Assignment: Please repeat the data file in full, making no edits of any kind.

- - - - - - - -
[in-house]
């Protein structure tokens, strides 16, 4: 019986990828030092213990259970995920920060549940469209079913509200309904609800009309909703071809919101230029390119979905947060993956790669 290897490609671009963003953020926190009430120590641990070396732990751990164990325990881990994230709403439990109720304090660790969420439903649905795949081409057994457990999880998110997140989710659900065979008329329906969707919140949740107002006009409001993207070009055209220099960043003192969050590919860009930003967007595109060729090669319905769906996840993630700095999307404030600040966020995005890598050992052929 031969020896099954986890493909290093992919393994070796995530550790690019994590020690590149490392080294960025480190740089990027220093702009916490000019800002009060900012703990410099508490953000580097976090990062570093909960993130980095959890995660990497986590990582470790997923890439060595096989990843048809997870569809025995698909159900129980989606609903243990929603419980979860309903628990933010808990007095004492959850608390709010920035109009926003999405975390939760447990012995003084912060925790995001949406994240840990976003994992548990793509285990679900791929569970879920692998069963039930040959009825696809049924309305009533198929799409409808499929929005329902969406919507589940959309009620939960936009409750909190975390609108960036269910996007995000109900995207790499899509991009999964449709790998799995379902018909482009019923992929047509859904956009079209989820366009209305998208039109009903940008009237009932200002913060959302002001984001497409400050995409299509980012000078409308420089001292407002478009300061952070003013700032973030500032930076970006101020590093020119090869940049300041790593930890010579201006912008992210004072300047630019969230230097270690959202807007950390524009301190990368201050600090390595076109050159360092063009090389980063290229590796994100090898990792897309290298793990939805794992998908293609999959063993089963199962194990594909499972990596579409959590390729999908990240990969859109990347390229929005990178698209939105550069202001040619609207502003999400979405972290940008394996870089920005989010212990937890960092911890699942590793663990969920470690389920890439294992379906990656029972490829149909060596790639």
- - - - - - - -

[in-house]
């Protein structure tokens, strides 16, 4: 019986990828030092213990259970995920920060549940469209079913509200309904609800009309909703071809919101230029390119979905947060993956790669 290897490609671009963003953020926190009430120590641990070396732990751990164990325990881990994230709403439990109720304090660790969420439903649905795949081409057994457990999880998110997140989710659900065979008329329906969707919140949740107002006009409001993207070009055209220099960043003192969050590919860009930003967007595109060729090669319905769906996840993630700095999307404030600040966020995005890598050992052929 031969020896099954986890493909290093992919393994070796995530550790690019994590020690590149490392080294960025480190740089990027220093702009916490000019800002009060900012703990410099508490953000580097976090990062570093909960993130980095959890995660990497986590990582470790997923890439060595096989990843048809997870569809025995698909159900129980989606609903243990929603419980979860309903628990933010808990007095004492959850608390709010920035109009926003999405975390939760447990012995003084912060925790995001949406994240840990976003994992548990793509285990679900791929569970879920692998069963039930040959009825696809049924309305009533198929799409409808499929929005329902969406919507589940959309009620939960936009409750909190975390609108960036269910996007995000109900995207790499899509991009999964449709790998799995379902018909482009019923992929047509859904956009079209989820366009209305998208039109009903940008009237009932200002913060959302002001984001497409400050995409299509980012000078409308420089001292407002478009300061952070003013700032973030500032930076970006101020590093020119090869940049300041790593930890010579201006912008992210004072300047630019969230230097270690959202807007950390524009301190990368201050600090390595076109050159360092063009090389980063290229590796994100090898990792897309290298793990939805794992998908293609999959063993089963199962194990594909499972990596579409959590390729999908990240990969859109990347390229929005990178698209939105550069202001040619609207502003999400979405972290940008394996870089920005989010212990937890960092911890699942590793663990969920470690389920890439294992379906990656029972490829149909060596790639």